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Final Fantasy XIV's Fatigue System: Much Ado About Nothing

Final Fantasy XIV's Fatigue System: Much Ado About Nothing

Written by Colin — 30 Aug 2010

Alright so in recent days, a certain feature of Final Fantasy XIV was brought under the ever watchful and scrutinizing eyes of the gaming populace. Basically, the issue is FFXIV's going to limit your playtime. Once a player hits 8 hours of game time, experience gained starts to drop, hit 15 hours and there won't be any gain at all. It's called the Fatigue system.

"First off, the main concept behind FFXIV is allowing those players with little time on their hands to play effectively, and game balance is based off of that.

"Furthermore, it is being designed to not give those with more time on their hands to play an unfair advantage."

Game director Nobuaki Komoto was recently quoted briefly explaining the system, describing it as a means to curb those with an unfair advantage - aka those with lots and lots of time on their hands. According to Eurogamer and VG247, it keeps track of how long players are on and limits the amount of experienced earned after so many hours.

This is what sparked the outrage among fans.

Understandably, with such a concept, not many players would be very thrilled. However, it was blown out of proportion due to a misunderstanding on the part of the media. The system is actually much more complex than what we've been led to believe and, in fact, isn't directly related to how many hours you grind. So don't go flipping any tables just yet, literal or proverbial.

Thankfully, Komoto posted an official developer's comment on the beta site. Contrary to popular belief, the fatigue system is far more than simply tracking hours and limiting experience earned. According to Komoto, the fatigue system calculates how much experience can be earned according to a "threshold" concept that was designed to fully compliment Final Fantasy XIV's character progression system. Komoto describes the threshold as a "theoretical value" that typify's an hour worth of play engaged only in activities that net experience and skill points. Based on that, a threshold is set "delimiting how many of these points can be earned in a period of play."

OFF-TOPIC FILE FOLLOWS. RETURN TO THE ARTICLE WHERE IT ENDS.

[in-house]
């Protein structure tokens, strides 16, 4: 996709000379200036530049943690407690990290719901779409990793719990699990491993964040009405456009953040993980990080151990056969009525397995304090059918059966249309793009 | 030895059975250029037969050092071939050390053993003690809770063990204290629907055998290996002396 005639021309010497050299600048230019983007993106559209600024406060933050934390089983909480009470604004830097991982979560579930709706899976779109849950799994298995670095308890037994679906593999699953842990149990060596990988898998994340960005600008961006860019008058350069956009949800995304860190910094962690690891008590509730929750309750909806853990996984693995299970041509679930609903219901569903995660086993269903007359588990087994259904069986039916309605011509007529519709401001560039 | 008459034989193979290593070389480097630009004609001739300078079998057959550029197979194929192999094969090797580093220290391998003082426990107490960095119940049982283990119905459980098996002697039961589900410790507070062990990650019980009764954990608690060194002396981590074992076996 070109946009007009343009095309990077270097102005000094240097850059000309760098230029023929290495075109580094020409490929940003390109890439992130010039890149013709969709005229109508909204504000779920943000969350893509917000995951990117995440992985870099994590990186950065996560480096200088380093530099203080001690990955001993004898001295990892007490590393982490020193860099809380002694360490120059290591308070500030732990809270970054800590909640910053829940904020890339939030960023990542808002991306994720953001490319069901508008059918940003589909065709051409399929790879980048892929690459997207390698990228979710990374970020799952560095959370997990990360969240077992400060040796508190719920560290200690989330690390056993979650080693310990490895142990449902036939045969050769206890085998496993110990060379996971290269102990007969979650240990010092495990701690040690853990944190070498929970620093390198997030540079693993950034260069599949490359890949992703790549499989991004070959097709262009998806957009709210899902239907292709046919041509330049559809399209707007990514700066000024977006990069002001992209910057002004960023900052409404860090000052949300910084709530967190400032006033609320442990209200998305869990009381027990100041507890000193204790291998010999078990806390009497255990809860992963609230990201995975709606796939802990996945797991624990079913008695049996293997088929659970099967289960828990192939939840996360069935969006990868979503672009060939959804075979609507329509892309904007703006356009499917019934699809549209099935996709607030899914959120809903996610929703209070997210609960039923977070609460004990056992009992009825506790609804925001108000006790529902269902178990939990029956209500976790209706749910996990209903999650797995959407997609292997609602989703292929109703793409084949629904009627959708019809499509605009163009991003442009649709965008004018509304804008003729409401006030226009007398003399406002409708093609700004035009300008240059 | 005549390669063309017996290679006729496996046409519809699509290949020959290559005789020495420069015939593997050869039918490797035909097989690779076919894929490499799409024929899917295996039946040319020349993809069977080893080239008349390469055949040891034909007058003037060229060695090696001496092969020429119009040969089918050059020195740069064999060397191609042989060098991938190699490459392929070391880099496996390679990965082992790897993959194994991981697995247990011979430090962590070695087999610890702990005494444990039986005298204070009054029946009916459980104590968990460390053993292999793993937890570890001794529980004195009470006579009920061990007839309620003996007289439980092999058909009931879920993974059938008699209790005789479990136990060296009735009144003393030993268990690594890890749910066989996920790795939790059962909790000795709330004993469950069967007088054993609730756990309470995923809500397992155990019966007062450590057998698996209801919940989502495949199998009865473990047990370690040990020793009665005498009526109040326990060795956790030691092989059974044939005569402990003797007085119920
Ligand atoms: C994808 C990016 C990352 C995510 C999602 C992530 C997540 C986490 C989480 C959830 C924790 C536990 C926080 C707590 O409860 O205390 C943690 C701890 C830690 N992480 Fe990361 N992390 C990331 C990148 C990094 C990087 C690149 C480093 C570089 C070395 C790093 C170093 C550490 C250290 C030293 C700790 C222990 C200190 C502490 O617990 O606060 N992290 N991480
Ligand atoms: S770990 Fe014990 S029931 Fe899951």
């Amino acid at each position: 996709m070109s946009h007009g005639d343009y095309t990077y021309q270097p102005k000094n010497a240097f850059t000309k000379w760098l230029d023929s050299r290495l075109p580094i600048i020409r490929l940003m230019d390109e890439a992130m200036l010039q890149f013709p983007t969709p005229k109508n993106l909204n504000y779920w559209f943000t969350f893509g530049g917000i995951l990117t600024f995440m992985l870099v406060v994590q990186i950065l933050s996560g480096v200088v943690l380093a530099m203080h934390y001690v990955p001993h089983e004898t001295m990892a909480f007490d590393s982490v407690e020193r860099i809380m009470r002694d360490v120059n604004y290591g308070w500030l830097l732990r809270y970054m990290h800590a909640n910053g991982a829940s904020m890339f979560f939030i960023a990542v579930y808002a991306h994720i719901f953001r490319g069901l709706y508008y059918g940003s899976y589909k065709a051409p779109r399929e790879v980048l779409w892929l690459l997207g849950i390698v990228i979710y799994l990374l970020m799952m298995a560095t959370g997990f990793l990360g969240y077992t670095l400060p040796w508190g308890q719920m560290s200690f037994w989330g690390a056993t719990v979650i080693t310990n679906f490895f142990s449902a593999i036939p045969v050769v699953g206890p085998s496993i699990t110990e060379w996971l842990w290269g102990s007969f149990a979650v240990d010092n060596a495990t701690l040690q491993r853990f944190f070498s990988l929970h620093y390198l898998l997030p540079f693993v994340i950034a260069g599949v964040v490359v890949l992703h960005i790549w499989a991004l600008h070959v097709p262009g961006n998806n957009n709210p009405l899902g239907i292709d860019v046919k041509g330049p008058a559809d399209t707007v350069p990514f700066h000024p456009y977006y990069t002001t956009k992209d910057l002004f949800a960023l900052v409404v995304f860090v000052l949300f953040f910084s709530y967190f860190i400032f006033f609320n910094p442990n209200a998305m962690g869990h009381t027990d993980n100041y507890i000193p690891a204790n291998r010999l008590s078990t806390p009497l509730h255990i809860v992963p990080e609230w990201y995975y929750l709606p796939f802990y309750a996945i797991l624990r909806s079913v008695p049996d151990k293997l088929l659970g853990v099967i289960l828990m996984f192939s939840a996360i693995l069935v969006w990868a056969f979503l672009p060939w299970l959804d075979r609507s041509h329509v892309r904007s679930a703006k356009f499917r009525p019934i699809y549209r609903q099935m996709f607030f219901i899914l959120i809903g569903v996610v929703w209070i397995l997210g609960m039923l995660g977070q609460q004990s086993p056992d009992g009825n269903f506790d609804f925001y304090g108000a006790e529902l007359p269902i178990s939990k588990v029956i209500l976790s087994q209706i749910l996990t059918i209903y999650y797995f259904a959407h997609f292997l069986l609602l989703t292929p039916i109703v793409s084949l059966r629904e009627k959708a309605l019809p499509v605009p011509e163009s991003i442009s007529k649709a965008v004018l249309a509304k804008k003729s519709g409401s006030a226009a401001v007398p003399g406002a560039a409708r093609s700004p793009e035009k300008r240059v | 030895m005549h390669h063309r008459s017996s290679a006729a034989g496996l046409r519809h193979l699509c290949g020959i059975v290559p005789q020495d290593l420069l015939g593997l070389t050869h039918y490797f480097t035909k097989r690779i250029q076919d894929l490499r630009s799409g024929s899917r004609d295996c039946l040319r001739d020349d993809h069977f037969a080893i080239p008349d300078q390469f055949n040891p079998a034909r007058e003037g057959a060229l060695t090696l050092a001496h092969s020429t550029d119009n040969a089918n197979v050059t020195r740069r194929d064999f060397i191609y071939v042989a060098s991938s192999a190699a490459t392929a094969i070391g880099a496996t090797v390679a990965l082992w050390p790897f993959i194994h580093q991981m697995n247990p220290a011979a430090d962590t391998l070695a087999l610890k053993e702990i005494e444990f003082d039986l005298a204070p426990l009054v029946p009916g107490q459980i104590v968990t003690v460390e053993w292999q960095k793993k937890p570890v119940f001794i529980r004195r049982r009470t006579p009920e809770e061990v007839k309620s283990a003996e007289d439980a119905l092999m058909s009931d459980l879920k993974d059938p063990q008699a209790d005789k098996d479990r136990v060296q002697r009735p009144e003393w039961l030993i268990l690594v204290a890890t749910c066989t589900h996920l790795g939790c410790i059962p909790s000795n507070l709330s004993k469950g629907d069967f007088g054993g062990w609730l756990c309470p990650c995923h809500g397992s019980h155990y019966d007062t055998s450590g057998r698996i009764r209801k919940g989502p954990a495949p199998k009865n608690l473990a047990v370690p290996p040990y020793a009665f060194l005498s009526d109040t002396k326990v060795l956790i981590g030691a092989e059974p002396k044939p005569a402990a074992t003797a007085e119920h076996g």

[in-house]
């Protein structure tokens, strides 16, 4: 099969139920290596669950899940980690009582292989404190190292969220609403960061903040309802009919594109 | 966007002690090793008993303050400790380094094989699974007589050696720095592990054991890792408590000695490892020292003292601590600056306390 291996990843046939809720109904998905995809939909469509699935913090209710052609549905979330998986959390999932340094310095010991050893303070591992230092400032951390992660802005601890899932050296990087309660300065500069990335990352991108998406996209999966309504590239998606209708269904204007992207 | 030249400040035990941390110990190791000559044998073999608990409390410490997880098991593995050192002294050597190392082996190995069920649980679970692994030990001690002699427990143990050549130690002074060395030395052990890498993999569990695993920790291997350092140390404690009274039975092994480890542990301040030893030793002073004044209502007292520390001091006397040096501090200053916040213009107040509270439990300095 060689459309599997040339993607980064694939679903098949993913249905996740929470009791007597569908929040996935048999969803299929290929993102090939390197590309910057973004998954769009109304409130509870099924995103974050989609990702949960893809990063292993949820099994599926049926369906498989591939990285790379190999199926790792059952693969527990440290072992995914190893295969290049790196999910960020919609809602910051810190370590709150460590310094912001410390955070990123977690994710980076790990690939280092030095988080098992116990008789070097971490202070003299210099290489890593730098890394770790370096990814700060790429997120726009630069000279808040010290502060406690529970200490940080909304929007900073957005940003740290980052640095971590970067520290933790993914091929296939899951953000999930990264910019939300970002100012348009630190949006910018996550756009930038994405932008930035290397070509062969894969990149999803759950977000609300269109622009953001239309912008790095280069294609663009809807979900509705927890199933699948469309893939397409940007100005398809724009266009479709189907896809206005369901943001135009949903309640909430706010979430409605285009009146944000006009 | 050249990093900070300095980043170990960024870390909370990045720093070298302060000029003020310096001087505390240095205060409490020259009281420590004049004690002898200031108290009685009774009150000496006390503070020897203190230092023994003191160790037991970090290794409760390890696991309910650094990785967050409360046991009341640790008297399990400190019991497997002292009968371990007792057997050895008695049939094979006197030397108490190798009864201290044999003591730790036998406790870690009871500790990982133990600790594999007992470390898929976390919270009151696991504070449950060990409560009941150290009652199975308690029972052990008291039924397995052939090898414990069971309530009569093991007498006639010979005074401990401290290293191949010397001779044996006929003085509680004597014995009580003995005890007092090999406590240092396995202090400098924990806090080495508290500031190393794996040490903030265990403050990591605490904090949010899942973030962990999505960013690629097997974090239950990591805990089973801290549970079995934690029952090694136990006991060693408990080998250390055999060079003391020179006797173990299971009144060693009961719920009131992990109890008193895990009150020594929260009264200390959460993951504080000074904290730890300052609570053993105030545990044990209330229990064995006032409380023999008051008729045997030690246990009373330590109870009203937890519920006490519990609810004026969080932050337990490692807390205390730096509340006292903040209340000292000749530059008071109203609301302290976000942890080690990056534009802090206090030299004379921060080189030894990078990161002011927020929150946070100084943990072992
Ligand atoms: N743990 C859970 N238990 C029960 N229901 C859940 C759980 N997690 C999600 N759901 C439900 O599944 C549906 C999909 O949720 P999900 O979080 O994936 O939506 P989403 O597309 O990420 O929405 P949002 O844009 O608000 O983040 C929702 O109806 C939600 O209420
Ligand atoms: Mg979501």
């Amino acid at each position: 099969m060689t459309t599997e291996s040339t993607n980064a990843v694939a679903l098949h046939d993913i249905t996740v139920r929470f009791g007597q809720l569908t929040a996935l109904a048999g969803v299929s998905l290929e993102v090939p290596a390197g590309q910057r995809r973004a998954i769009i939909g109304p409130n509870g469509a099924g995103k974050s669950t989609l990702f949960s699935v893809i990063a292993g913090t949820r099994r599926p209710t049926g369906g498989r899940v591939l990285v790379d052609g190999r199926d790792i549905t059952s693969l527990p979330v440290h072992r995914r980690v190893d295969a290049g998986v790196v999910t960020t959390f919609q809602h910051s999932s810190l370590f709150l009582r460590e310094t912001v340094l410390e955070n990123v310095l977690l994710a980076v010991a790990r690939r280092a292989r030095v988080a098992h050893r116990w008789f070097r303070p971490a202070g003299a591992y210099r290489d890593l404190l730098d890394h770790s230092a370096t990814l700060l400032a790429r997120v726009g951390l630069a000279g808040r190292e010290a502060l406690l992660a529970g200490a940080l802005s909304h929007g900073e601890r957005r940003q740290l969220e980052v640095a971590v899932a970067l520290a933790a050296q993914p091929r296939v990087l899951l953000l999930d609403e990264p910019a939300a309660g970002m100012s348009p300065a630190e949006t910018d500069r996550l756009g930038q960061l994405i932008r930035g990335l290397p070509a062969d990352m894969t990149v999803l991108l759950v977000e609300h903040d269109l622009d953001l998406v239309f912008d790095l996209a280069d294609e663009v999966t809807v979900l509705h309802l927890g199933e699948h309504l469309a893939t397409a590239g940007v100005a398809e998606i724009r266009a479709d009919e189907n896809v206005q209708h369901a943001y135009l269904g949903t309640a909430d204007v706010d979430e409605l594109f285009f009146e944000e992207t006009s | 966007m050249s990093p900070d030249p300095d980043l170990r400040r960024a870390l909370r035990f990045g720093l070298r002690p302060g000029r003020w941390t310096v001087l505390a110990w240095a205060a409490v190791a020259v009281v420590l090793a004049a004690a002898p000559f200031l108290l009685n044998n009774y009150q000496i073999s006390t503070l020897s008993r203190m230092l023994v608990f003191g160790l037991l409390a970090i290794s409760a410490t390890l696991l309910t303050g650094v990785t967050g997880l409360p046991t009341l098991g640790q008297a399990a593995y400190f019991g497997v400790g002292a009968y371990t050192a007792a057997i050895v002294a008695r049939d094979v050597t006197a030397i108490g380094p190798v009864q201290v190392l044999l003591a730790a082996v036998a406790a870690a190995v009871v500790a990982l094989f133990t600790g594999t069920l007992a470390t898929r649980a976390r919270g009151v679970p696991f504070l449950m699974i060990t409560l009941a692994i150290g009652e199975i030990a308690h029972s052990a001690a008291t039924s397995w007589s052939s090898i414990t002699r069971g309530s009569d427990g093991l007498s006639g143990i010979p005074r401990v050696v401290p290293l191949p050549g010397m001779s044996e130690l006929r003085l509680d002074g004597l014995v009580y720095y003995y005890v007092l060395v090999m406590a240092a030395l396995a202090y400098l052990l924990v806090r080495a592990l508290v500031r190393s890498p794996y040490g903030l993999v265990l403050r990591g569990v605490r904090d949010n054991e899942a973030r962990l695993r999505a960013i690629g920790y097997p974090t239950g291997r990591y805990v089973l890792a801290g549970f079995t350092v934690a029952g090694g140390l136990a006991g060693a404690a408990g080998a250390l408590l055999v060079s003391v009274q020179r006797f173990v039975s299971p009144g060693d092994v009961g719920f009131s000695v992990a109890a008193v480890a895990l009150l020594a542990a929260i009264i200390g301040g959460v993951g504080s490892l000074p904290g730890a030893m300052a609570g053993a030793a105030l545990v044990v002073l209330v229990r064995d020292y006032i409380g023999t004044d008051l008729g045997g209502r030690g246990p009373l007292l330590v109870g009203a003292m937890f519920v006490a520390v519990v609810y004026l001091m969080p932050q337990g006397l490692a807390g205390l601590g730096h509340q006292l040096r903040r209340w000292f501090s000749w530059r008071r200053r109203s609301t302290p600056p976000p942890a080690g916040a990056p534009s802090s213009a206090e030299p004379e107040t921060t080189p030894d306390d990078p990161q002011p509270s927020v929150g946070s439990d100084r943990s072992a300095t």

The system is in place so that players can earn the maximum amount of experience within the first eight thresholds. However, these thresholds are not limited to hours, meaning that players are still able to earn the maximum amount of points even after 8 hours of lovely grinding, as long as the amount doesn't exceed said threshold.

"The actual amount of time spent reaching these thresholds is not significant," added Komoto.

Of course, once the eighth threshold is exceeded, the amount of experience that can be earned starts to gradually decrease, hence the appropriately named "fatigue" system. It is also worth noting that everything resets after a week.

One key important point is that the threshold gradually recovers while players are engaged in non-experience yielding activities. According to Komoto, it is even possible for it to completely reset itself well before the one-week timer is up. Each different class has its own fatigue threshold, meaning that a threshold for one class can recover while another is being progressed. In essence, you can play for hours upon hours without ever noticing any fatigue affecting character growth.

Another point worth mentioning is that whatever experience is earned after exceeding the threshold limit, while the rate is at a depressing zero, is not entirely lost in the void. These points are stored as "bonus skill points" and are specific to each class. As to what these bonus points can be used for, Komoto and his team are still in the process of detailing that out.

This issue also only became blatantly noticeable during phase 3 of the beta test. Square Enix was simply testing the system in order to balance it properly prior to its launch on September 30. Komoto goes on to say that they will be reexamining the threshold values and improving on experience point reduction rates.

"At the very least, we can promise that players won't be running into the threshold penalty in the same short time span as they did in the beginning of Beta 3."

All in all, it doesn't sound much like a system that punishes players, but one that rewards players without an endless amount of grinding which is a feature that's more than welcome. So don't go getting your knickers up in a knot. The open beta kicks off on Wednesday so give it a shot if you're interested. The PC version will release on September 30. And of course, the PS3 version has been delayed until March 2011.